What A Week!


robert-M.-Scott – By Robert Scott –

Last week was one which inspired vastly different reactions among different people, but all seem to agree on one thing: change is coming, disruptive change, for better or for worse. The question we need to ask now is not how can we prevent such change, but rather how can we all – all of us – change for the better?

A frequent refrain we all heard this week was, “If you give them an inch, they’ll take a mile!” Compromise is self-defeating. People who disagree with me, the argument goes, whether with my politics or my religion or my sense of justice or my sense of heritage or my sense of needed liberation – people who disagree with me are evil, and compromise with evil is always wrong. But compromise with others, a respectful sense that others’ viewpoints appear as right to them as my own do to me, is truly one of foundational blocks of our nation. It is the only sound basis for a workable democracy. Looking overseas today provides a glimpse as what happens to nations whose populations include groups that will not compromise. Fortunately we are not such a nation. We have traveled down that road before, right here in South Carolina, and more than once. Experience is a hard teacher, but it teaches lessons well.

So, where shall we travel now? What are reasonable compromises we should seek out, and what are unreasonable ones that all of us – all of us, not just some of us – should agree to reject? Questions are easy; answers are difficult.

Our Confederate heritage

The problem, of course, is that not all of us have a Confederate heritage. Dylann Roof did, however perverse was his understanding of it; his victims did not, other than a heritage of oppression. When the Confederate Flag first came down in 1865, most people in Edgefield did not mourn, they rejoiced. In 1865, most people living in Edgefield County and in South Carolina had been slaves, and now they were free! We need to remember that having fought honorably and well, Confederate soldiers coming home in 1865 nevertheless represented only the minority among us. We have disregarded that fact for far too long, and need to ask how we can honor it more thoroughly, now, 150 years and about six generations later. We once were blind, but now we see.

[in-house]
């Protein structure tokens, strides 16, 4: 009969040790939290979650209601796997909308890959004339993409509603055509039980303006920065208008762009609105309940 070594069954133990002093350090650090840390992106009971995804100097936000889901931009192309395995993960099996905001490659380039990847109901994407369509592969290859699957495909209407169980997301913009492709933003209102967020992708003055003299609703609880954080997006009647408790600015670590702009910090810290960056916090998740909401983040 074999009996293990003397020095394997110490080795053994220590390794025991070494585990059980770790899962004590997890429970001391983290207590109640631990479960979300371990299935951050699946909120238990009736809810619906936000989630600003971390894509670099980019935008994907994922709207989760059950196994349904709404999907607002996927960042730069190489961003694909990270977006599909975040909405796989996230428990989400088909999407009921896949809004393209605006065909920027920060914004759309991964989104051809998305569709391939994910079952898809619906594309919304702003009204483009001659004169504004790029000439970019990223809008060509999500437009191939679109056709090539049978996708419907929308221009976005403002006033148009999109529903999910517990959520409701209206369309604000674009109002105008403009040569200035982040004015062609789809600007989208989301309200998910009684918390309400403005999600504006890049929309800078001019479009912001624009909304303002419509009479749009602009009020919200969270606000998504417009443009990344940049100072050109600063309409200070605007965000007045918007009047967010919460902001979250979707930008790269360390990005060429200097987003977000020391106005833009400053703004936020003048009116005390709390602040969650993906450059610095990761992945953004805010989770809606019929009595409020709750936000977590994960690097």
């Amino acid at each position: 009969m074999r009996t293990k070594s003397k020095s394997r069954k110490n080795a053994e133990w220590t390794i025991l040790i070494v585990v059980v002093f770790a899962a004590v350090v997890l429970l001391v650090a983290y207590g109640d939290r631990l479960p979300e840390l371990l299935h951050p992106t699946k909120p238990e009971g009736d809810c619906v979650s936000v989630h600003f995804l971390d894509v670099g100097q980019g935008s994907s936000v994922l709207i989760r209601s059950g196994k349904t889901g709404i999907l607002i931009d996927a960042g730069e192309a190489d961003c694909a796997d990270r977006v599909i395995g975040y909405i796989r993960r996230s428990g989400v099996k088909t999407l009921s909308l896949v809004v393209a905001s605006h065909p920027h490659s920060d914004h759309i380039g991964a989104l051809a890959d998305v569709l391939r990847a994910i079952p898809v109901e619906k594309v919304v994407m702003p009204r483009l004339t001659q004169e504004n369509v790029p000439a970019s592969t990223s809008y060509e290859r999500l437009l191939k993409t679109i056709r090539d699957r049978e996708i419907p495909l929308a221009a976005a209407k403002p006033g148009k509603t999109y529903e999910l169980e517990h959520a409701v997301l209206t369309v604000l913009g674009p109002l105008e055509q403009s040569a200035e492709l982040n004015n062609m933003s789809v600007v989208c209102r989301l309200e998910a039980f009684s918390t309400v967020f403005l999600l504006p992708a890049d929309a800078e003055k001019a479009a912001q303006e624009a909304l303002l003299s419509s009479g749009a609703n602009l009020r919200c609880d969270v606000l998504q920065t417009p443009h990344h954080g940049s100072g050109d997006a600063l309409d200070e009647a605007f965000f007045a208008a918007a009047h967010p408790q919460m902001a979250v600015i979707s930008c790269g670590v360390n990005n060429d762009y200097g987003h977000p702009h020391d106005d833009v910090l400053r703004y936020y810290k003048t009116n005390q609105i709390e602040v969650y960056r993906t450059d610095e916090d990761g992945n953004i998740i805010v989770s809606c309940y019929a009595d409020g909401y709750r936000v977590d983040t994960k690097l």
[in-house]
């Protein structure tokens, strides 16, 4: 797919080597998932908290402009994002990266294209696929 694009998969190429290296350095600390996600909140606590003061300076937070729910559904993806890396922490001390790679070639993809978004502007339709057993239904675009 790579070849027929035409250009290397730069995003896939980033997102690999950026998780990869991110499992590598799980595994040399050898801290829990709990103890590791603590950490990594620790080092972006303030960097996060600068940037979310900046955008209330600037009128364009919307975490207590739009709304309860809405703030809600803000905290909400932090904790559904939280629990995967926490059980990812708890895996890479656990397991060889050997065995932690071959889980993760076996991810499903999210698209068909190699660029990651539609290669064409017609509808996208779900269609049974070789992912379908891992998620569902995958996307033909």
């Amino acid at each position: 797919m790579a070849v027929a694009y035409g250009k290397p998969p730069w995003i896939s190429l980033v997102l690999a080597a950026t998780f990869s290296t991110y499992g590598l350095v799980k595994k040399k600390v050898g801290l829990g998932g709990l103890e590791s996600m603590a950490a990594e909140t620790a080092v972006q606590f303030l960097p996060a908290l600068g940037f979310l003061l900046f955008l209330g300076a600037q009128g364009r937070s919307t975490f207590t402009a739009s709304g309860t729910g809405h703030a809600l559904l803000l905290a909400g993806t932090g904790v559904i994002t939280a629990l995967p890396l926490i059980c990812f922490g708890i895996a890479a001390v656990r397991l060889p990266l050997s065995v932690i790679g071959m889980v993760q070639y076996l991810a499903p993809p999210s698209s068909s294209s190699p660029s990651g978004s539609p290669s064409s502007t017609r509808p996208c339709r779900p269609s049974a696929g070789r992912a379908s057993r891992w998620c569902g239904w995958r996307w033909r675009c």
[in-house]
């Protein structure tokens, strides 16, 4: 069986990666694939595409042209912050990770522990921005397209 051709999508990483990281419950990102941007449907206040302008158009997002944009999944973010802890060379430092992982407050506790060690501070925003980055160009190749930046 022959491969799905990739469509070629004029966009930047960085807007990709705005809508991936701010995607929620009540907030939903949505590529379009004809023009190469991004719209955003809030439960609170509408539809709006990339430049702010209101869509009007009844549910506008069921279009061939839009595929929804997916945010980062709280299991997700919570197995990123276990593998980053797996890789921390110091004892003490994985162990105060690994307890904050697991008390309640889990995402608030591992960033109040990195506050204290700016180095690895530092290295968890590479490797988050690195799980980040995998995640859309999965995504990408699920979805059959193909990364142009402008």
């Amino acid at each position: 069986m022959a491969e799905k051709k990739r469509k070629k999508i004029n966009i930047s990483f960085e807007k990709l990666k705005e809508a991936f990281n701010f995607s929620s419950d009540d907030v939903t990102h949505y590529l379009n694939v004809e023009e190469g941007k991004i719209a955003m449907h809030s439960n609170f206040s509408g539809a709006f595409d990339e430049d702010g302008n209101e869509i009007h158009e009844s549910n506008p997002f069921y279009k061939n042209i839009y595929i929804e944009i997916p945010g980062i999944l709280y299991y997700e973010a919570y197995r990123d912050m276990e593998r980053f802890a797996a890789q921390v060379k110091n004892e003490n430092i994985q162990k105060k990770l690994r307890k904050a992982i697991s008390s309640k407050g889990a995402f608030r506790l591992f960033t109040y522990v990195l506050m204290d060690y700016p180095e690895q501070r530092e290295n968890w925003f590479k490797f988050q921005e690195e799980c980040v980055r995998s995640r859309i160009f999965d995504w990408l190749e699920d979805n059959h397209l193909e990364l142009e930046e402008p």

The question as to whether the Affordable Care Act violates our Constitution has now been settled. The question as to whether the ACA is benefiting our society or ruining it, is still unanswered – or, rather, it is loudly and vehemently answered, but both ways. Advocates cite facts and figures purporting to show how much better off we are since the passage of Obamacare, and how much improvement is yet to come. Detractors cite facts and figures purporting to show precisely the opposite. So where do we go, now? I suggest we frame the question in a way that asks, how can we make our healthcare system better for the least of us? When the tide rises, all boats are lifted. We need to make sure that the least seaworthy boats are included, as our first priority.

Marriage Equality

The question as to whether the Constitution requires all states to recognize the validity of same gender marriages has now been answered, and answered definitively. We need to understand that the Bible (and, for that matter, the Torah and the Qur’an) has as many valid interpretations as there are religious denominations. Firmly held beliefs based on Holy Scripture are argued against other firmly held beliefs also based on Holy Scripture, with each side absolutely convinced that “I don’t say so, God says so” and then citing chapter and verse. But our nation is based not on the Bible but on the Constitution, with only one final arbiter: the Supreme Court. If we don’t like that interpretation we can change the court or we can change the Constitution – both highly unlikely, given today’s politics. Again the question is, so where do we go from here, in a way that we can all agree on? As a nation, we have made race a “special class” calling for specific penalties to businesses and government agencies that discriminate unjustly on the basis of race. Should we, or should we not, expand that idea to include gender preference?

What a week!

The views and opinions expressed here are those of the author and do not necessarily reflect those of The Edgefield Advertiser.

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